The faithless seek signs; the faithful show mercy, as we read in Mark 8:11-26.
The Pharisees came forward and began to argue with Jesus,
seeking from him a sign from heaven to test him.
He sighed from the depth of his spirit and said,
“Why does this generation seek a sign?
Amen, I say to you, no sign will be given to this generation.”
Then he left them, got into the boat again,
and went off to the other shore.
The disciples had forgotten to bring bread,
and they had only one loaf with them in the boat.
Jesus enjoined them, “Watch out,
guard against the leaven of the Pharisees
and the leaven of Herod.”
They concluded among themselves that
it was because they had no bread.
When he became aware of this he said to them,
“Why do you conclude that it is because you have no bread?
Do you not yet understand or comprehend?
Are your hearts hardened?
Do you have eyes and not see, ears and not hear?
And do you not remember,
when I broke the five loaves for the five thousand,
how many wicker baskets full of fragments you picked up?”
They answered him, “Twelve.”
“When I broke the seven loaves for the four thousand,
how many full baskets of fragments did you pick up?”
They answered him, “Seven.”
He said to them, “Do you still not understand?“
When Jesus and his disciples arrived at Bethsaida,
people brought to him a blind man and begged Jesus to touch him.
He took the blind man by the hand and led him outside the village.
Putting spittle on his eyes he laid his hands on the man and asked,
“Do you see anything?”
Looking up the man replied, “I see people looking like trees and walking.”
Then he laid hands on the man’s eyes a second time and he saw clearly;
his sight was restored and he could see everything distinctly.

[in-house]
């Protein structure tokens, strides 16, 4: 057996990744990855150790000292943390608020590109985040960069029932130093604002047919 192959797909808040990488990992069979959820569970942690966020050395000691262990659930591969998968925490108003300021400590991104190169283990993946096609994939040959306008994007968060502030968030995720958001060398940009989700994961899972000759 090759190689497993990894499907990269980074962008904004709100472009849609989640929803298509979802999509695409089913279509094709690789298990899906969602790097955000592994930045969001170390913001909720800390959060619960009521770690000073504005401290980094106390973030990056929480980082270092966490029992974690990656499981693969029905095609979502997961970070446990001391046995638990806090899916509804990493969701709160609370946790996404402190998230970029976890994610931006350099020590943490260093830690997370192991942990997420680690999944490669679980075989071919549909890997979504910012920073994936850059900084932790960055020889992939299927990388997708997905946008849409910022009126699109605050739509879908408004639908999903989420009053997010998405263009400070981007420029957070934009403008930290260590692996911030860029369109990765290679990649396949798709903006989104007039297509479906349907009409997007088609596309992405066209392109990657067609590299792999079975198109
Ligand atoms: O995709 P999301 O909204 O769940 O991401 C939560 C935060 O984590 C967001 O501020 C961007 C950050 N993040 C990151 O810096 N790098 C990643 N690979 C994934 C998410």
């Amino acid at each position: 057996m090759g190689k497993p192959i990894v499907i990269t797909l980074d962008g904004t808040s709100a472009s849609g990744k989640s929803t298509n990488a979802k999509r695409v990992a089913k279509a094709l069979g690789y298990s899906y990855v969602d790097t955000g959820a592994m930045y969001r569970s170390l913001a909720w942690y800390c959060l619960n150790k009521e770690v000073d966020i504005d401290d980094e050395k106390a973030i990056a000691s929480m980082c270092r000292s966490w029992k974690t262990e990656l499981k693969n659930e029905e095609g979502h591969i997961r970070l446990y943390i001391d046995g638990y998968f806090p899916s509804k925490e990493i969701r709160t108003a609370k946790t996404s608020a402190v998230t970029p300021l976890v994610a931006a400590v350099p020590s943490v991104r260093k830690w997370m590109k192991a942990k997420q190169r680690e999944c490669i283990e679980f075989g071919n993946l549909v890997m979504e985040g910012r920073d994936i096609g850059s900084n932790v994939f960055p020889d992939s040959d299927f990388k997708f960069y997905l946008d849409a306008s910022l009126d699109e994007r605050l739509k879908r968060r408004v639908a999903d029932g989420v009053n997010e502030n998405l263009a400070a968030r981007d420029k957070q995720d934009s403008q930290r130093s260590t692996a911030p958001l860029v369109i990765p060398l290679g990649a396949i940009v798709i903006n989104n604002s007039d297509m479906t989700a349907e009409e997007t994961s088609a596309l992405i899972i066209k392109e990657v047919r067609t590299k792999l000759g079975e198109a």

Then he sent him home and said, “Do not even go into the village.”
He sighed from the depth of his spirit. Do you not weep for Jesus? The Pharisees continually argue with Jesus; He must be so frustrated at their intransigence, at their lack of faith despite their position of religious authority, at their lack of vision despite their command of the scriptures. Yet here He is again, before them, they demanding a “sign from heaven.” No sign will be given them.
And then He is confronted by the disciples, who have forgotten to bring bread. It doesn’t say as much, but I get the sense they want Him to make a miracle and feed them. He must be exasperated. “Guard against the leaven of the Pharisees,” He warns them. Guard against seeking miracles or signs from heaven. He reminds them He has already produced miracles in feeding the thousands from the bread of the few, but not to satisfy the Pharisees and Herod, only to satisfy the needs of the hungry. To serve humanity!
Then He comes upon the blind man, whose sight he restores. When Jesus sends him home, Jesus tells him, “Do not even go into the village.” Don’t go where the crowds are; don’t show off this miracle to satisfy the Pharisees.
Jesus was never about producing miracles for the faithless, as a sideshow. Jesus was always about serving the needy. He cured the sick, gave sight to the blind, fed the hungry, not as a way to prove who He was but as a way to bring comfort in a time of need to the faithful. “Do you still not understand?” He asks the disciples.
In a time when churches fill with people seeking miracles, when preachers fill churches by offering to do miracles like a circus sideshow, and when preachers offer up everyday disasters as signs (or miracles) of God’s reaction to people’s sins, this passage from Mark should tell us what God thinks of such theatrics. We aren’t miraculously cured by people but by God; God doesn’t do signs on demand; God doesn’t whip up disasters to punish — Jesus didn’t once whip up a disaster against the wicked in any of the Gospels! To the contrary, Jesus calmed the storm at sea to save the disciples. And Jesus always acted in the best interest of the needy, telling them it was their faith that saved them.
Do you still not understand, Jesus asks us. His works weren’t about working miracles or producing signs. His works were those of mercy and compassion done out of love. And as He commands us to love our neighbors as ourselves, He expects us to likewise do works of mercy and compassion.
Love God and hear His words. Love your neighbor and show him or her mercy.